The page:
Catching foreign exchange traders around the world by surprise, the governments of the United States, Japan and the European Union, joined by Canada and Great Britain, acted in concert September 22 to boost the value of the euro against the dollar and the yen. The heavy buy orders for the common European currency lifted it to more than 90 cents from its recent low of 84 cents. The action on behalf of the euro was the first time since 1995 that the world's leading central banks had simultaneously entered foreign exchange markets. The intervention also represented a break with recent White House policy. The Federal Reserve Bank of New York, acting on behalf of the Department of the Treasury, last attempted to influence a key currency in mid-1998, when it cooperated with the Bank of Japan to slow the yen's decline against the dollar (see JEI Report No. 24B, June 26, 1998).
Since being launched with great fanfare and pride in January 1999, the euro has fallen steadily against the dollar from its initial value of $1.17. Observers point to the difference in transatlantic economic fundamentals as the basic reason for the unified currency's sag. Although EU economies have grown in the last 21 months, the robust performance of the U.S. economy easily has outpaced these gains. Investors &emdash; including those in Europe &emdash; have sent their money to American shores in search of higher returns, eroding the value of the euro.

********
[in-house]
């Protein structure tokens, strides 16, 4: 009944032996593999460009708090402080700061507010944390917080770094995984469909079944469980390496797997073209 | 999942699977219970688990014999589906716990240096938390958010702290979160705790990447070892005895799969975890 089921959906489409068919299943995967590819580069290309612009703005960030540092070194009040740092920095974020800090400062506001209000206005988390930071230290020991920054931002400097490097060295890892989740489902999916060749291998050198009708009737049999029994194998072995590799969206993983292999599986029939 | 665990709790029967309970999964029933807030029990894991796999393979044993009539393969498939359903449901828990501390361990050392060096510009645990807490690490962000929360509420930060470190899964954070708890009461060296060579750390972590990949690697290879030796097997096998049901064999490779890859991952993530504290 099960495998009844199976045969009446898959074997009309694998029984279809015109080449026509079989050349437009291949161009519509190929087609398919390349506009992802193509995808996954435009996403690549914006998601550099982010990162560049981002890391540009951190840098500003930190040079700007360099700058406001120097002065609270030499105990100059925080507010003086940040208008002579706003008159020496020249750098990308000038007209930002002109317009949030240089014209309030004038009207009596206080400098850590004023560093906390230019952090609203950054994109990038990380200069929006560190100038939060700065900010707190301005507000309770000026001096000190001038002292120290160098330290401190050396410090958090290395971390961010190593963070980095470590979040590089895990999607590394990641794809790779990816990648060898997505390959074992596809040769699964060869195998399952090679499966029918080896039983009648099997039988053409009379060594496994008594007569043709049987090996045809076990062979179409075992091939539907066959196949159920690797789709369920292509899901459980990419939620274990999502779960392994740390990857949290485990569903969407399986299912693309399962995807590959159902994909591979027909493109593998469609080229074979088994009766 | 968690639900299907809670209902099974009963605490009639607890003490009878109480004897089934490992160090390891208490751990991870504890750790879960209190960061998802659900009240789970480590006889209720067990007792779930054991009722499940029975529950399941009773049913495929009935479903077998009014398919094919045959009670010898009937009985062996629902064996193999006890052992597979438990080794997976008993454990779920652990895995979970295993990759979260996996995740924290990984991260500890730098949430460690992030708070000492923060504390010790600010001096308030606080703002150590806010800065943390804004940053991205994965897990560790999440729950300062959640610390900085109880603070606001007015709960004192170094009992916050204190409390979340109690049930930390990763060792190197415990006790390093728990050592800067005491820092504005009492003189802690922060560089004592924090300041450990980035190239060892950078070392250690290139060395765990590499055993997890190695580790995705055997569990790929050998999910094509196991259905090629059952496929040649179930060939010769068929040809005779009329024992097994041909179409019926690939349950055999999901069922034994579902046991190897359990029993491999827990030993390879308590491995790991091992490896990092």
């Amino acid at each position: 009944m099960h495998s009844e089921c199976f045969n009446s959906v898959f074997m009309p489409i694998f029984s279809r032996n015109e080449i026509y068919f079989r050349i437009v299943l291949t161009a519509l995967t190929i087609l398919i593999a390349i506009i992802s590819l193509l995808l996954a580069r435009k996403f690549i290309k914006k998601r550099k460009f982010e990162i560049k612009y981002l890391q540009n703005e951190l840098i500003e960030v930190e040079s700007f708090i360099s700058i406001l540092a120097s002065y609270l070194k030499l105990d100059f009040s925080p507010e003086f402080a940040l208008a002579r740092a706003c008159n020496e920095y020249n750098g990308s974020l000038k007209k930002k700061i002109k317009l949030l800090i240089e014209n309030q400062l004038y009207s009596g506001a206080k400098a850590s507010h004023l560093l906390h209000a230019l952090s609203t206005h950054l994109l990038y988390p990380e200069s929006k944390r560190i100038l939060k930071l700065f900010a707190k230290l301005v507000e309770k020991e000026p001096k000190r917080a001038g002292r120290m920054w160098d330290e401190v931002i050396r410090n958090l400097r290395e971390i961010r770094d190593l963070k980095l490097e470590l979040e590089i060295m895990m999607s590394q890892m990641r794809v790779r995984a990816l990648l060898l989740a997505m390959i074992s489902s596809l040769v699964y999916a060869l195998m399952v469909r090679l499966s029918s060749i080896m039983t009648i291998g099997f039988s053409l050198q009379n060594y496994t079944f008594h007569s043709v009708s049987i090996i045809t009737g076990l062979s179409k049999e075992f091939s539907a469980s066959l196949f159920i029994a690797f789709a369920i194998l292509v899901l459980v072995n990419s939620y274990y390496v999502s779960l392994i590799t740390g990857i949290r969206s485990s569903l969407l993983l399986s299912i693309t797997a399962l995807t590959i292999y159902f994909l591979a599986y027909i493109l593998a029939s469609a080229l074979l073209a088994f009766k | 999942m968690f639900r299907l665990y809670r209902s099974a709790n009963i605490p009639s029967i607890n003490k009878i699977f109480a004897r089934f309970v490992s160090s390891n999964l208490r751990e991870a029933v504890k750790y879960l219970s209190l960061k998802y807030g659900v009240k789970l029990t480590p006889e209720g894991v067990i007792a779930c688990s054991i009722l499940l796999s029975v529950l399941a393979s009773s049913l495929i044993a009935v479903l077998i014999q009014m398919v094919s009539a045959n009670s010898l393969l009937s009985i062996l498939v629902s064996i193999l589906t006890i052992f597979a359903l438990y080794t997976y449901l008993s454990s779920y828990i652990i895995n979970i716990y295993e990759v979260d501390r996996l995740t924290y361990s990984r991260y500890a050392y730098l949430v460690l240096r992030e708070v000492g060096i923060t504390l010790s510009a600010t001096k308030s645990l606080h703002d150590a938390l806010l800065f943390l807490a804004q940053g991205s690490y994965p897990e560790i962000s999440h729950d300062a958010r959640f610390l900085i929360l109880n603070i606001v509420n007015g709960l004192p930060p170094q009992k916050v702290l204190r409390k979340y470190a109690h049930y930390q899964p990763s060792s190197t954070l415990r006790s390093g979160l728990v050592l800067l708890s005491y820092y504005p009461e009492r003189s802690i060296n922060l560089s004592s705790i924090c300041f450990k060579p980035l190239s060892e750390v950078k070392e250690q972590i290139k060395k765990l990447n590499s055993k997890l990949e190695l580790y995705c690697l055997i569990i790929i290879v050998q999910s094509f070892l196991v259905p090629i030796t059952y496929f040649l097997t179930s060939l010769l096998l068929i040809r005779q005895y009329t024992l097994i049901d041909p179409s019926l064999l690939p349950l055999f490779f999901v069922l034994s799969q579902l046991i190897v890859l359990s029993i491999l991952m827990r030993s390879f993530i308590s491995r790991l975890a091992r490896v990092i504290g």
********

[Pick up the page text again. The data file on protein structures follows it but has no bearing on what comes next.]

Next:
The euro's allies apparently decided for several reasons that now was the time to intervene. Although the weaker euro was helping make EU exports more competitive in world markets, it also was boosting the prices of imports, particularly crude oil. With petroleum prices hitting 10-year highs, the cost of Europe's heavy dependence on imported oil was becoming excessive in both economic and political terms. For its part, Washington was worried about the continued deterioration of the U.S. trade deficit with the continent, a gap partially attributable to the impact of the euro's fall on the pricing of European exports. Concerned that the weaker euro could give European companies a decisive edge in global trade, Tokyo joined in the intervention.
The euro's erosion also was a topic at the meeting of Group of Seven central bankers and finance ministers held September 23 in Prague, the Czech Republic and at the following day's International Monetary Fund gathering. The G-7 participants reiterated the concern over the euro's drop and warned that they would not hesitate to intervene again to halt its slide. The IMF focused on another aspect of the situation by hammering out a joint statement by oil-consuming nations and four oil producers &emdash; Algeria, Russia, Saudi Arabia and the United Arab Emirates &emdash; warning that high prices for crude threaten the health of the global economy.